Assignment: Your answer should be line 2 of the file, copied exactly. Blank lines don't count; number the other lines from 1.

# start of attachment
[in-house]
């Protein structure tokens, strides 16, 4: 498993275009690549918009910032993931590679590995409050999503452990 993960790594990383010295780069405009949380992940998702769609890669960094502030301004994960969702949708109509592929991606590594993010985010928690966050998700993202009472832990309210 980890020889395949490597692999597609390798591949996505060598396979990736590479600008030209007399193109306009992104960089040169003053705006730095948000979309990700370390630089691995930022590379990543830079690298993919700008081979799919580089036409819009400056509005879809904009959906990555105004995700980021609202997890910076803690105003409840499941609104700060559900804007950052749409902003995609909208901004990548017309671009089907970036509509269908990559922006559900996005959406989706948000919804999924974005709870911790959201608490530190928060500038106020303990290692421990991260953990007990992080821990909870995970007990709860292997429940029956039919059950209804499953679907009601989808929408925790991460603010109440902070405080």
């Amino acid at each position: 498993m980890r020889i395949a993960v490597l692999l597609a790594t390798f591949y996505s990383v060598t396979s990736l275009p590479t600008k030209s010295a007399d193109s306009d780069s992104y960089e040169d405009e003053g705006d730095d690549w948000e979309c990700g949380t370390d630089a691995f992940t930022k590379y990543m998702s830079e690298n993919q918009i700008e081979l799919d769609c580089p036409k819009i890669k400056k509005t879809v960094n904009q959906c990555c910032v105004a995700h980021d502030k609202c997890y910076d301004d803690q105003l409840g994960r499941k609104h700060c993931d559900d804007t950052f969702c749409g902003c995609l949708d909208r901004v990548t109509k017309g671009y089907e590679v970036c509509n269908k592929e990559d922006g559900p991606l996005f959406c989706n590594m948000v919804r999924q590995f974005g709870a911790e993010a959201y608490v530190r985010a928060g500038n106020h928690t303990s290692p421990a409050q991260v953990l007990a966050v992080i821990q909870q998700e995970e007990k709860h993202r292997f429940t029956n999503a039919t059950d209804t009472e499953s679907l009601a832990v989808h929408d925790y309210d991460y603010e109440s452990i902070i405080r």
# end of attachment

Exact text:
């Protein structure tokens, strides 16, 4: 498993275009690549918009910032993931590679590995409050999503452990 993960790594990383010295780069405009949380992940998702769609890669960094502030301004994960969702949708109509592929991606590594993010985010928690966050998700993202009472832990309210 980890020889395949490597692999597609390798591949996505060598396979990736590479600008030209007399193109306009992104960089040169003053705006730095948000979309990700370390630089691995930022590379990543830079690298993919700008081979799919580089036409819009400056509005879809904009959906990555105004995700980021609202997890910076803690105003409840499941609104700060559900804007950052749409902003995609909208901004990548017309671009089907970036509509269908990559922006559900996005959406989706948000919804999924974005709870911790959201608490530190928060500038106020303990290692421990991260953990007990992080821990909870995970007990709860292997429940029956039919059950209804499953679907009601989808929408925790991460603010109440902070405080």